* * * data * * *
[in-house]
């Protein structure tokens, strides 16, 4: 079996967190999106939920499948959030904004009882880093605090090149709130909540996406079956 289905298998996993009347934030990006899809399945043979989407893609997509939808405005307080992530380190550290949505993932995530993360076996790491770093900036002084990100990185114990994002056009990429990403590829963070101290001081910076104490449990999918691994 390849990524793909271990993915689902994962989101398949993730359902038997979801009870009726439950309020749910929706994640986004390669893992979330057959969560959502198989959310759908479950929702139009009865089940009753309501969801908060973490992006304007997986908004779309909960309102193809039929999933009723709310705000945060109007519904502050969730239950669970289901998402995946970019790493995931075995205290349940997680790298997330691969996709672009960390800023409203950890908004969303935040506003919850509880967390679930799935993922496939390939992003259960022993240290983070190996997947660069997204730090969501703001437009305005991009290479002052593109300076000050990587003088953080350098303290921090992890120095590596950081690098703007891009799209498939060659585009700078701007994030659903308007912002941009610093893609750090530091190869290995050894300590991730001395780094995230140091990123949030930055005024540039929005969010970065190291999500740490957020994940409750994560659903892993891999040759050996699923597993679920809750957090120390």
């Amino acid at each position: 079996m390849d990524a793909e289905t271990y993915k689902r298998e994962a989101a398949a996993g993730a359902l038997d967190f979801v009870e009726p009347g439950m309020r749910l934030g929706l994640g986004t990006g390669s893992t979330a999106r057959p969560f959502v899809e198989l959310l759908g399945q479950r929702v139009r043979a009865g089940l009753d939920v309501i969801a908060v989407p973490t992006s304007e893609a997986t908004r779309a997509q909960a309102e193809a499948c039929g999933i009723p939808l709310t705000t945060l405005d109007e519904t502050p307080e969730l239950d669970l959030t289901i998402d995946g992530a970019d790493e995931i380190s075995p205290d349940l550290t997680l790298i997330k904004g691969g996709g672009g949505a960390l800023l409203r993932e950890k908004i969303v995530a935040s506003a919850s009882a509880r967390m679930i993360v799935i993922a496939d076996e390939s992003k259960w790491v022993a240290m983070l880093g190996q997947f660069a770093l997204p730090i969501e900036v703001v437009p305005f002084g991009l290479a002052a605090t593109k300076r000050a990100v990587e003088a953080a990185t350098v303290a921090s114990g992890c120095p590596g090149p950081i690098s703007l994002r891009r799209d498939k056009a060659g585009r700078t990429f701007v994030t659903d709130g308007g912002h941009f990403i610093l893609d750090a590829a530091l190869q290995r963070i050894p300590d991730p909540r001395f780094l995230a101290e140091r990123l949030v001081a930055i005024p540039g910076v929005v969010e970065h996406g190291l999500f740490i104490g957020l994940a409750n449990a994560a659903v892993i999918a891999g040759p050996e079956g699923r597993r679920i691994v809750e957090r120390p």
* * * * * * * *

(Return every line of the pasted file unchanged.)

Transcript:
[in-house]
């Protein structure tokens, strides 16, 4: 079996967190999106939920499948959030904004009882880093605090090149709130909540996406079956 289905298998996993009347934030990006899809399945043979989407893609997509939808405005307080992530380190550290949505993932995530993360076996790491770093900036002084990100990185114990994002056009990429990403590829963070101290001081910076104490449990999918691994 390849990524793909271990993915689902994962989101398949993730359902038997979801009870009726439950309020749910929706994640986004390669893992979330057959969560959502198989959310759908479950929702139009009865089940009753309501969801908060973490992006304007997986908004779309909960309102193809039929999933009723709310705000945060109007519904502050969730239950669970289901998402995946970019790493995931075995205290349940997680790298997330691969996709672009960390800023409203950890908004969303935040506003919850509880967390679930799935993922496939390939992003259960022993240290983070190996997947660069997204730090969501703001437009305005991009290479002052593109300076000050990587003088953080350098303290921090992890120095590596950081690098703007891009799209498939060659585009700078701007994030659903308007912002941009610093893609750090530091190869290995050894300590991730001395780094995230140091990123949030930055005024540039929005969010970065190291999500740490957020994940409750994560659903892993891999040759050996699923597993679920809750957090120390």
């Amino acid at each position: 079996m390849d990524a793909e289905t271990y993915k689902r298998e994962a989101a398949a996993g993730a359902l038997d967190f979801v009870e009726p009347g439950m309020r749910l934030g929706l994640g986004t990006g390669s893992t979330a999106r057959p969560f959502v899809e198989l959310l759908g399945q479950r929702v139009r043979a009865g089940l009753d939920v309501i969801a908060v989407p973490t992006s304007e893609a997986t908004r779309a997509q909960a309102e193809a499948c039929g999933i009723p939808l709310t705000t945060l405005d109007e519904t502050p307080e969730l239950d669970l959030t289901i998402d995946g992530a970019d790493e995931i380190s075995p205290d349940l550290t997680l790298i997330k904004g691969g996709g672009g949505a960390l800023l409203r993932e950890k908004i969303v995530a935040s506003a919850s009882a509880r967390m679930i993360v799935i993922a496939d076996e390939s992003k259960w790491v022993a240290m983070l880093g190996q997947f660069a770093l997204p730090i969501e900036v703001v437009p305005f002084g991009l290479a002052a605090t593109k300076r000050a990100v990587e003088a953080a990185t350098v303290a921090s114990g992890c120095p590596g090149p950081i690098s703007l994002r891009r799209d498939k056009a060659g585009r700078t990429f701007v994030t659903d709130g308007g912002h941009f990403i610093l893609d750090a590829a530091l190869q290995r963070i050894p300590d991730p909540r001395f780094l995230a101290e140091r990123l949030v001081a930055i005024p540039g910076v929005v969010e970065h996406g190291l999500f740490i104490g957020l994940a409750n449990a994560a659903v892993i999918a891999g040759p050996e079956g699923r597993r679920i691994v809750e957090r120390p």